Even when a highly experienced physician is performing the treatment, there are a number of possible side effects that are listed below. If you have had previous episodes of deep clots (thrombosis) in your leg this may mean that you are unsuitable for treatment. Our doctors will discuss this with you. There is some suggestion that the taking of the oral contraceptive pill and hormone replacement therapy (for menopause symptoms) during treatment increases the risk of a Deep Vein Thrombosis however the evidence is weak and is probably not a reason to stop taking these medications during treatment. Similarly, people who smoke have a slight increase in risk.
1. Pigmentation — This is the appearance of brown marks on the skin after treatment along the line of a treated vein. Some studies show an incidence as high as 16% at 6 months and 5% at 2 years. These pigmented areas are mainly composed of haemosiderin (a form of iron stored in the blood) and are the result of the blood being broken down in a vein after treatment. It is more likely to occur in patients who have larger veins treated or those patients who have a lot of bruising. In most cases, pigmentation disappears completely within a year. Persistent pigmentation may respond to laser treatment.
2. Matting — This is the development of networks of fine red blood vessels near the sites of injection of larger vessels, especially on the thighs. Most resolve spontaneously, some resolve with injection treatment, and a few persist. Matting is more common in patients with extensive surface veins, deep vein problems, patients who have a family history of surface veins, obese patients who have poor muscle tone and those patients who have not had reticular veins treated before spider veins.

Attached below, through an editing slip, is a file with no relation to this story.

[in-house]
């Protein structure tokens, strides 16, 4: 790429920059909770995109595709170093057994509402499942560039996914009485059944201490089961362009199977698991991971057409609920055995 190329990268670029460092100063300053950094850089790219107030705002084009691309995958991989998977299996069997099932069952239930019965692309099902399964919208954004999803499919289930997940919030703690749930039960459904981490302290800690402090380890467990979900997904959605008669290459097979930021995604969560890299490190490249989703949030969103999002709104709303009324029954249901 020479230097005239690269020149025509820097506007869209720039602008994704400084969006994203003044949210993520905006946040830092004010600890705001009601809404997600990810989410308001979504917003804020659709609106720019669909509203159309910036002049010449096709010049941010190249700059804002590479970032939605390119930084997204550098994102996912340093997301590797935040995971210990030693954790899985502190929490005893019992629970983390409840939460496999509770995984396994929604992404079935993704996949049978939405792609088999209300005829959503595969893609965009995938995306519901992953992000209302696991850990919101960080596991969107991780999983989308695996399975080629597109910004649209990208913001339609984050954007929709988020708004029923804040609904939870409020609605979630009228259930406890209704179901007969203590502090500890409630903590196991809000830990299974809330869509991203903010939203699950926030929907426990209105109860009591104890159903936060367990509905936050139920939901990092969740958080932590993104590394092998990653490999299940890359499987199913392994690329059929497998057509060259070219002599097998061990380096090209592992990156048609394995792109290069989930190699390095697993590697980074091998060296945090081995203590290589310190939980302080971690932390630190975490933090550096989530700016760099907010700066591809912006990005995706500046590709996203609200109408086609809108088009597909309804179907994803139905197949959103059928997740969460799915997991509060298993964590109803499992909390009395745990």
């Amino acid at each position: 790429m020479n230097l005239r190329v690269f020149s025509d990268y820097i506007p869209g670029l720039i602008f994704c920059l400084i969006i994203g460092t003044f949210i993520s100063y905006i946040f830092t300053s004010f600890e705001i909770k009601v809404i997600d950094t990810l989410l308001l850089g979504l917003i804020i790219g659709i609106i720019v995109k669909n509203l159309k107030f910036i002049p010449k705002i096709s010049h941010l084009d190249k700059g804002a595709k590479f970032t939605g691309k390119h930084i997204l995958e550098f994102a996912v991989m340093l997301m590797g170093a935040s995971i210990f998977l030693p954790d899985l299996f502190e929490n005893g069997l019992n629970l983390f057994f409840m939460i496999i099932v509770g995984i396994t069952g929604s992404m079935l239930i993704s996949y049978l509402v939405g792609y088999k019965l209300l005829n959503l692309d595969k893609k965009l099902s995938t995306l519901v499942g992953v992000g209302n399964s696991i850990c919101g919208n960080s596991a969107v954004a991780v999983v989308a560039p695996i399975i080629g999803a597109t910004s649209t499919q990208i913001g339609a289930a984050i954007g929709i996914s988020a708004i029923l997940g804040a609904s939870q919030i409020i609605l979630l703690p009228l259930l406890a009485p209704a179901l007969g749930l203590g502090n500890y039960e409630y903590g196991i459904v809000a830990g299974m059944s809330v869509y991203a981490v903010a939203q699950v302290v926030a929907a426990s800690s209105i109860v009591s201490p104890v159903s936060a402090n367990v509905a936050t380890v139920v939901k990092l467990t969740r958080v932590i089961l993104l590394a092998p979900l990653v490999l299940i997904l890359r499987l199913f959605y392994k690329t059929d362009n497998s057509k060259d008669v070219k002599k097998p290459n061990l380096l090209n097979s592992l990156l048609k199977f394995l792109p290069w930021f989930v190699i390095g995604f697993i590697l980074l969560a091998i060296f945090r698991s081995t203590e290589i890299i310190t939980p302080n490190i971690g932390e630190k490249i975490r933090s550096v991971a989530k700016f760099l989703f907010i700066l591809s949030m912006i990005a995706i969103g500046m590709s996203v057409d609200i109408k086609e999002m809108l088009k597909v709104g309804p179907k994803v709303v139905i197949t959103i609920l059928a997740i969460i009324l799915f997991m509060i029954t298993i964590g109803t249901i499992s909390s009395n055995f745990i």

3. Ulcers — Very occasionally there is the formation of small, painful ulcers at a treatment site within 2 weeks of injection. These may occur because the solution has escaped into the surrounding skin or sometimes because there is an abnormal connection between the small veins that are injected and the nearby arteries. Ulcers are more common in patients who smoke cigarettes. They heal slowly and may leave a small pale scar.
4. Allergic reactions — Although on rare occasions (1 per 5,000) such reactions may be serious. They can usually be very effectively treated by the immediate injection of adrenaline. Less serious reactions are treated with antihistamines. Minor rashes require no specific treatment but you should inform the doctor if they occur. Rarely, inflammation of the gums (gingivitis) appears as a reaction to a specific sclerosing solution. If this occurs, a different solution can be used for subsequent treatments.
5. Deep vein thrombosis (clot in a deep vein) — This can occur but is uncommon if compression and regular daily walking are adhered to.
6. Intra-arterial injection — This is an extremely uncommon complication, which may result in muscle and skin damage.
There are no known long term side effects of sclerotherapy.